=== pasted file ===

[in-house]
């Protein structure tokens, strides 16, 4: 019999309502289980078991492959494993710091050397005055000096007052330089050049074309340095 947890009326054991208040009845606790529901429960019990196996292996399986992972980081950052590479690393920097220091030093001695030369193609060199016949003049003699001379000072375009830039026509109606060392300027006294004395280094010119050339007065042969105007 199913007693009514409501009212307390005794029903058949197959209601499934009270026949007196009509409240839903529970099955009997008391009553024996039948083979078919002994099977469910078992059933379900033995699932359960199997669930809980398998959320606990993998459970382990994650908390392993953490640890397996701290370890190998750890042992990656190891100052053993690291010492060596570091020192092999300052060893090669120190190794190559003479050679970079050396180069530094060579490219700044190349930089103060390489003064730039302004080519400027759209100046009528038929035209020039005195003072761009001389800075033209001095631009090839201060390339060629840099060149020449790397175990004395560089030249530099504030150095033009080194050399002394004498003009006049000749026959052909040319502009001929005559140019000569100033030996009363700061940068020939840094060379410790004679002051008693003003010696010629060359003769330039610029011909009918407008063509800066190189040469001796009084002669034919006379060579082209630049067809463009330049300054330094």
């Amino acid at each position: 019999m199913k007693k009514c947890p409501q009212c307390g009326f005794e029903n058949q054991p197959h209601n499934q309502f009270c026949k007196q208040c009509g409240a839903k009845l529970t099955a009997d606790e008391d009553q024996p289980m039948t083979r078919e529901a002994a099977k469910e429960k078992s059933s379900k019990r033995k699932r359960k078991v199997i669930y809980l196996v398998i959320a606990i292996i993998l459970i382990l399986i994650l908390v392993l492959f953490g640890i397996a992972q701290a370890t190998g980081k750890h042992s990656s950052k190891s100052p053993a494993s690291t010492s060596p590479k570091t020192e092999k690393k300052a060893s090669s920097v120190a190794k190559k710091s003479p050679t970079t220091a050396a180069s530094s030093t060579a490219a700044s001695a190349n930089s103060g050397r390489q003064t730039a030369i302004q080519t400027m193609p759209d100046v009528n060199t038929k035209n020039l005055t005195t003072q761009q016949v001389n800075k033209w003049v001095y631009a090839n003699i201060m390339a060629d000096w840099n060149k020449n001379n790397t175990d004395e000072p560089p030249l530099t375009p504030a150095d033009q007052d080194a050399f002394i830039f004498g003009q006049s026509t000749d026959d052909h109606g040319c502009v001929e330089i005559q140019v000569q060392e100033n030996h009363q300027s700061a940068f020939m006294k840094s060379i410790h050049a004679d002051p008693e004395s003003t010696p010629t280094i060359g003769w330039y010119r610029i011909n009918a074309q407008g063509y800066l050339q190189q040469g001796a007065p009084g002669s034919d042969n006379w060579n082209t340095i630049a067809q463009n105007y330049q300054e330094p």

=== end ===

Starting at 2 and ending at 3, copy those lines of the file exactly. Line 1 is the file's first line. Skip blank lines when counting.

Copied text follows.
């Protein structure tokens, strides 16, 4: 019999309502289980078991492959494993710091050397005055000096007052330089050049074309340095 947890009326054991208040009845606790529901429960019990196996292996399986992972980081950052590479690393920097220091030093001695030369193609060199016949003049003699001379000072375009830039026509109606060392300027006294004395280094010119050339007065042969105007 199913007693009514409501009212307390005794029903058949197959209601499934009270026949007196009509409240839903529970099955009997008391009553024996039948083979078919002994099977469910078992059933379900033995699932359960199997669930809980398998959320606990993998459970382990994650908390392993953490640890397996701290370890190998750890042992990656190891100052053993690291010492060596570091020192092999300052060893090669120190190794190559003479050679970079050396180069530094060579490219700044190349930089103060390489003064730039302004080519400027759209100046009528038929035209020039005195003072761009001389800075033209001095631009090839201060390339060629840099060149020449790397175990004395560089030249530099504030150095033009080194050399002394004498003009006049000749026959052909040319502009001929005559140019000569100033030996009363700061940068020939840094060379410790004679002051008693003003010696010629060359003769330039610029011909009918407008063509800066190189040469001796009084002669034919006379060579082209630049067809463009330049300054330094």
């Amino acid at each position: 019999m199913k007693k009514c947890p409501q009212c307390g009326f005794e029903n058949q054991p197959h209601n499934q309502f009270c026949k007196q208040c009509g409240a839903k009845l529970t099955a009997d606790e008391d009553q024996p289980m039948t083979r078919e529901a002994a099977k469910e429960k078992s059933s379900k019990r033995k699932r359960k078991v199997i669930y809980l196996v398998i959320a606990i292996i993998l459970i382990l399986i994650l908390v392993l492959f953490g640890i397996a992972q701290a370890t190998g980081k750890h042992s990656s950052k190891s100052p053993a494993s690291t010492s060596p590479k570091t020192e092999k690393k300052a060893s090669s920097v120190a190794k190559k710091s003479p050679t970079t220091a050396a180069s530094s030093t060579a490219a700044s001695a190349n930089s103060g050397r390489q003064t730039a030369i302004q080519t400027m193609p759209d100046v009528n060199t038929k035209n020039l005055t005195t003072q761009q016949v001389n800075k033209w003049v001095y631009a090839n003699i201060m390339a060629d000096w840099n060149k020449n001379n790397t175990d004395e000072p560089p030249l530099t375009p504030a150095d033009q007052d080194a050399f002394i830039f004498g003009q006049s026509t000749d026959d052909h109606g040319c502009v001929e330089i005559q140019v000569q060392e100033n030996h009363q300027s700061a940068f020939m006294k840094s060379i410790h050049a004679d002051p008693e004395s003003t010696p010629t280094i060359g003769w330039y010119r610029i011909n009918a074309q407008g063509y800066l050339q190189q040469g001796a007065p009084g002669s034919d042969n006379w060579n082209t340095i630049a067809q463009n105007y330049q300054e330094p």